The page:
Audio postcard: Research on sweet potato selection shows that nutrition is often an afterthought

Hi I’m Janelle from Farm Radio Ghana. Here’s my interview with Frank Quiquché Aka, Senior Researcher at the crop science department of the University of Cape Coast.

This is Frank explaining his colleague Esther Jan’s poster.

My name is Frank Quiquché Aka. Normally farmers consider certain factors in their choice of a sweet potato, especially they consider the dry matter content. Esther wanted to evaluate all the types that we have in Ghana and see the differences in terms of the yield and then the consumer preference. So she worked on seven, including the orange-fleshed sweet potato, that is the “apomoden” as we call it locally.

Her finding was the dry matter content, that was basically what farmers used in deciding on which one to select. And comparatively most farmers do not consider the nutritional content of the sweet potato. They look at which one one tastes nice, which one when cooked is hot, but without looking at the nutritional content. So if there’s much education as the importance of the apomoden, I’m sure the farmers would go for it.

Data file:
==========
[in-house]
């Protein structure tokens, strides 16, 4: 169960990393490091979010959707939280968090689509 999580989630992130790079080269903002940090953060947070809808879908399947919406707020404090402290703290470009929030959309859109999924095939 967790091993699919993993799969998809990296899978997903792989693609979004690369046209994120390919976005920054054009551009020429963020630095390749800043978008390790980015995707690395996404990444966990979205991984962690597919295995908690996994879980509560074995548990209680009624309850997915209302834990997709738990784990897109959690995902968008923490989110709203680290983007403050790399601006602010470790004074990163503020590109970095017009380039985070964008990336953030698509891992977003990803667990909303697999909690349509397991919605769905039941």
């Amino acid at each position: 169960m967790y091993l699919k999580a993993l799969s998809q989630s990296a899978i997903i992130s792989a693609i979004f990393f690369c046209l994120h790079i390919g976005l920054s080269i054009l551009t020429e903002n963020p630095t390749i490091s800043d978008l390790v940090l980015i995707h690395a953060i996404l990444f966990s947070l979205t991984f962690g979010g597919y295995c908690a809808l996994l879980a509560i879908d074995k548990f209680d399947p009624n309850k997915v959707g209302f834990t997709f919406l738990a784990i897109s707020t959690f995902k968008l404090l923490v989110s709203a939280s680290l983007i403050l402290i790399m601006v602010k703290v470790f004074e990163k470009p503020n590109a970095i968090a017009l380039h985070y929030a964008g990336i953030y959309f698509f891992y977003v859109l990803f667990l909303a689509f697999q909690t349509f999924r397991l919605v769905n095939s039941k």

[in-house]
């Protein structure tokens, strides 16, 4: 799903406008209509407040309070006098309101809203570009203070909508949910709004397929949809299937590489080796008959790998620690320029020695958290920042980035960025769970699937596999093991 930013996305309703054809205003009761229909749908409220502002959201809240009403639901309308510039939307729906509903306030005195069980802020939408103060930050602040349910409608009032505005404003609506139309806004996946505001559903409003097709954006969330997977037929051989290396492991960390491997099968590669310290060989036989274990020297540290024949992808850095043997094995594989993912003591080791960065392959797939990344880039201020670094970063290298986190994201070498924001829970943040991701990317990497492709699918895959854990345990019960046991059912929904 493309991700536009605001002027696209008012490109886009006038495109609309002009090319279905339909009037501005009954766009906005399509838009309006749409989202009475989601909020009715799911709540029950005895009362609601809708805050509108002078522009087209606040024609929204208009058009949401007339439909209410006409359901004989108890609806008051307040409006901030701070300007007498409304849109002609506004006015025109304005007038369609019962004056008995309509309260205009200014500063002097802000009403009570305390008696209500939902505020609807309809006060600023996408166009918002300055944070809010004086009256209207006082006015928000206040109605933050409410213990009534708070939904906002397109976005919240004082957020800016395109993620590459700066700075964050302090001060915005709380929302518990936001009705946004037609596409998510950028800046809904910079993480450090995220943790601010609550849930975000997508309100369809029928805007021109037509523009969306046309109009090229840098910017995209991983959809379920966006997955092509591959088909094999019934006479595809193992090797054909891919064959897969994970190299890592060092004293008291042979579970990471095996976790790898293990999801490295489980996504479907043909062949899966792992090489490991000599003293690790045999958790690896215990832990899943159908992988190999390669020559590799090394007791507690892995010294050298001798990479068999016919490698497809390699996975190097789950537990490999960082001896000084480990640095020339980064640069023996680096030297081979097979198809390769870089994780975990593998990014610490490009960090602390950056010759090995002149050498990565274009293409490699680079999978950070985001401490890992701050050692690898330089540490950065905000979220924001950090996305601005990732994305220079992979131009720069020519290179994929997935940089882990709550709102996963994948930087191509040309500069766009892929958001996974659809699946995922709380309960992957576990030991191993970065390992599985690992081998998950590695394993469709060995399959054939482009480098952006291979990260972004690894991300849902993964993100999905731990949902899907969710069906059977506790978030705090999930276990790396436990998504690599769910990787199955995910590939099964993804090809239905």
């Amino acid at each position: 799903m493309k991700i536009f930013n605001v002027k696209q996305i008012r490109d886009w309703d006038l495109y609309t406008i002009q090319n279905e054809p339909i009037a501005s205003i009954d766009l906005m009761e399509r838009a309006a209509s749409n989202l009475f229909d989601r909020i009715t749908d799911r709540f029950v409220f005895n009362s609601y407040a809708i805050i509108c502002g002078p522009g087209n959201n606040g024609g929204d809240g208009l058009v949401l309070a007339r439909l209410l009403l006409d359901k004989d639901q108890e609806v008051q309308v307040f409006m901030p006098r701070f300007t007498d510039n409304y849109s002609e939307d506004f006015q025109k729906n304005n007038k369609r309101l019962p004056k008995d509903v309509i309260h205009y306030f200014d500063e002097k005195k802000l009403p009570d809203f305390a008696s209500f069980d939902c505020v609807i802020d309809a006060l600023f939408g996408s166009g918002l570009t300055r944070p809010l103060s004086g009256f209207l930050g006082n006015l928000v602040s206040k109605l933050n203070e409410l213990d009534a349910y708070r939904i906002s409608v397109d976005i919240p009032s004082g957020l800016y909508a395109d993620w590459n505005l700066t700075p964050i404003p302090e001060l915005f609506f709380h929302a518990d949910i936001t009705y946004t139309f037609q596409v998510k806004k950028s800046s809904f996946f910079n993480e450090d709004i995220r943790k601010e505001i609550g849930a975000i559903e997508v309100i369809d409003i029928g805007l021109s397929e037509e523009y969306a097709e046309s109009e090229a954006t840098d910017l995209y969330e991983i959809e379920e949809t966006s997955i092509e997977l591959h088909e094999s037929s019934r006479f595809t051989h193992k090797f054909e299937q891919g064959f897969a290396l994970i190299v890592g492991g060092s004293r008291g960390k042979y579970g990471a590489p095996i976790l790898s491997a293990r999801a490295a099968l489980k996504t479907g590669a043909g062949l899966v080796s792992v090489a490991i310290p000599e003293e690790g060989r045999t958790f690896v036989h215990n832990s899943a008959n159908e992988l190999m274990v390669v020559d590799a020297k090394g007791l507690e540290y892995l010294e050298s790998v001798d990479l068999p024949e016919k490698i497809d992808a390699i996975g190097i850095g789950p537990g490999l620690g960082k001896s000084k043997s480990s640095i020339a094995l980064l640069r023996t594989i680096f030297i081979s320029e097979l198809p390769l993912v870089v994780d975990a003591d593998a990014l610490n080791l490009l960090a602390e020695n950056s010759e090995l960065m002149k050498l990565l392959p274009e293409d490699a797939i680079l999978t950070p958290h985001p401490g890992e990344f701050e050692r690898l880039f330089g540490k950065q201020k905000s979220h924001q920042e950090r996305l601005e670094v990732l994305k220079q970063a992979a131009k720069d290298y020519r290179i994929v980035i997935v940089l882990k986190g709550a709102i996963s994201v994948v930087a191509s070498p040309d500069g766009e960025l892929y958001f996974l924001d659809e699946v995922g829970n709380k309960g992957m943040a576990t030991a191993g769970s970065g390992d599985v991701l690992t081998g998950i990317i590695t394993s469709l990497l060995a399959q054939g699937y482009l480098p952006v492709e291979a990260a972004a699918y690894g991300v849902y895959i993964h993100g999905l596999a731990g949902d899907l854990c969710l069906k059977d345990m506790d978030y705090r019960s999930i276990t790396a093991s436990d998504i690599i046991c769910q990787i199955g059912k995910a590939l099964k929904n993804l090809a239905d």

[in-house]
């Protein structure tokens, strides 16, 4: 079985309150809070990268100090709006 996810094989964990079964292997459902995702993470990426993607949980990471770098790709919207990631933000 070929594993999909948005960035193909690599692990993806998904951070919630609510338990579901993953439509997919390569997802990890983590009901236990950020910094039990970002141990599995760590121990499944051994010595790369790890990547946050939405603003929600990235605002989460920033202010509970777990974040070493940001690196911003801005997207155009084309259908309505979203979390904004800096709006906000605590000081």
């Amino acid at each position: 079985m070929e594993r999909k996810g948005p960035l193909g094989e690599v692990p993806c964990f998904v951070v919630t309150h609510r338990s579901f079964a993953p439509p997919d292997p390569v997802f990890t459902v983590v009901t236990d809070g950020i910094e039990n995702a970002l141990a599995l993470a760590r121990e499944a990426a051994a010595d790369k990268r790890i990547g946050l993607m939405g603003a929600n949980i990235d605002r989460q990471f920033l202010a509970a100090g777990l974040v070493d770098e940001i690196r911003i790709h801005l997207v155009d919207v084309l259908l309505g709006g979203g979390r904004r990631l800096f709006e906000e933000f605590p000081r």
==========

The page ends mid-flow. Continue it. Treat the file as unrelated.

Much research should go into the cooking abilities of apomoden. That will be the solution. Instead of cooking it for too long you find a way to cook it for just for a little while, to the texture that you want. There should be much research into the dry matter content so that they will get a variety with the same nutrients that when you cook will be attractive to the farmers.

A staple dish in Ghana, sweet potato is grown widely. Frank recommends the local dish “potong potong,” which is made from mashed sweet potato with added sauces. Mashed while cooked, a fast-cooking sweet potato is preferred for the dish.

For farmers, choosing a sweet potato variety revolves around how firm the potato is once cooked and its flavour, rather than nutritional value. New ways to grow and cook the sweet potato may result from research like Esther’s, leading to a more delicious and nutritious future for consumers in Ghana.

With the support of the Bill & Melinda Gates Foundation, Farm Radio International is working with a number of partners to employ participatory radio programs to add nutritious orange-fleshed sweet potato to at least 500,000 rural households’ diets in Tanzania, Uganda, Ghana and Burkina Faso. Learn more about the project here.

About the author
An audio engineer from Melbourne, Australia, Janelle shared her expertise through an internship with FRI as a radio technical development officer in Accra, Ghana.

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